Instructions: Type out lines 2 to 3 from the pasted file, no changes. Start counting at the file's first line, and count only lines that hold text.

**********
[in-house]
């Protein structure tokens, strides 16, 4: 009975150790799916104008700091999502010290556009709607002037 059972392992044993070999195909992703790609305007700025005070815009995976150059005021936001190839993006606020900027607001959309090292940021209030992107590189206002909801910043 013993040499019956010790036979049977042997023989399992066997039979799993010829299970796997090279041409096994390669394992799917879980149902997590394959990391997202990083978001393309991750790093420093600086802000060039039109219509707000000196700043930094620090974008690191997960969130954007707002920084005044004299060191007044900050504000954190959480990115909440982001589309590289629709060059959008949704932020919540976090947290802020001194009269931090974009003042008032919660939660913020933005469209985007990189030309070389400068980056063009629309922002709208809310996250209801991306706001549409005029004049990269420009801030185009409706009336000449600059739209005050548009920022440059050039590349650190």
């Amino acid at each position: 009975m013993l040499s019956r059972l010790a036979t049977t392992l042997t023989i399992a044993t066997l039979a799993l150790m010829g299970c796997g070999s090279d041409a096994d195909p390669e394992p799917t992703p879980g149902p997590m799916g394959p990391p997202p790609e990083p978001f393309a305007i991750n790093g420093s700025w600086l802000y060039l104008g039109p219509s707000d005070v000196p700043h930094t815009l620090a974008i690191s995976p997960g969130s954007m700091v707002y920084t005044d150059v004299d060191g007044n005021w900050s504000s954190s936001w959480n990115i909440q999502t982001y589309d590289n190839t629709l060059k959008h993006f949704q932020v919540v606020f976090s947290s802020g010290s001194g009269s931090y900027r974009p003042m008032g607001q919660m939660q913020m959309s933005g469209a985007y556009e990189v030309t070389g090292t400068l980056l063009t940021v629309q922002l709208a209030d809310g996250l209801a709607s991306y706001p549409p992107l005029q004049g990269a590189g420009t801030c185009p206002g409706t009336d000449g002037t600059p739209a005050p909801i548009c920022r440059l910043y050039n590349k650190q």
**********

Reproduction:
């Protein structure tokens, strides 16, 4: 009975150790799916104008700091999502010290556009709607002037 059972392992044993070999195909992703790609305007700025005070815009995976150059005021936001190839993006606020900027607001959309090292940021209030992107590189206002909801910043 013993040499019956010790036979049977042997023989399992066997039979799993010829299970796997090279041409096994390669394992799917879980149902997590394959990391997202990083978001393309991750790093420093600086802000060039039109219509707000000196700043930094620090974008690191997960969130954007707002920084005044004299060191007044900050504000954190959480990115909440982001589309590289629709060059959008949704932020919540976090947290802020001194009269931090974009003042008032919660939660913020933005469209985007990189030309070389400068980056063009629309922002709208809310996250209801991306706001549409005029004049990269420009801030185009409706009336000449600059739209005050548009920022440059050039590349650190």
């Amino acid at each position: 009975m013993l040499s019956r059972l010790a036979t049977t392992l042997t023989i399992a044993t066997l039979a799993l150790m010829g299970c796997g070999s090279d041409a096994d195909p390669e394992p799917t992703p879980g149902p997590m799916g394959p990391p997202p790609e990083p978001f393309a305007i991750n790093g420093s700025w600086l802000y060039l104008g039109p219509s707000d005070v000196p700043h930094t815009l620090a974008i690191s995976p997960g969130s954007m700091v707002y920084t005044d150059v004299d060191g007044n005021w900050s504000s954190s936001w959480n990115i909440q999502t982001y589309d590289n190839t629709l060059k959008h993006f949704q932020v919540v606020f976090s947290s802020g010290s001194g009269s931090y900027r974009p003042m008032g607001q919660m939660q913020m959309s933005g469209a985007y556009e990189v030309t070389g090292t400068l980056l063009t940021v629309q922002l709208a209030d809310g996250l209801a709607s991306y706001p549409p992107l005029q004049g990269a590189g420009t801030c185009p206002g409706t009336d000449g002037t600059p739209a005050p909801i548009c920022r440059l910043y050039n590349k650190q």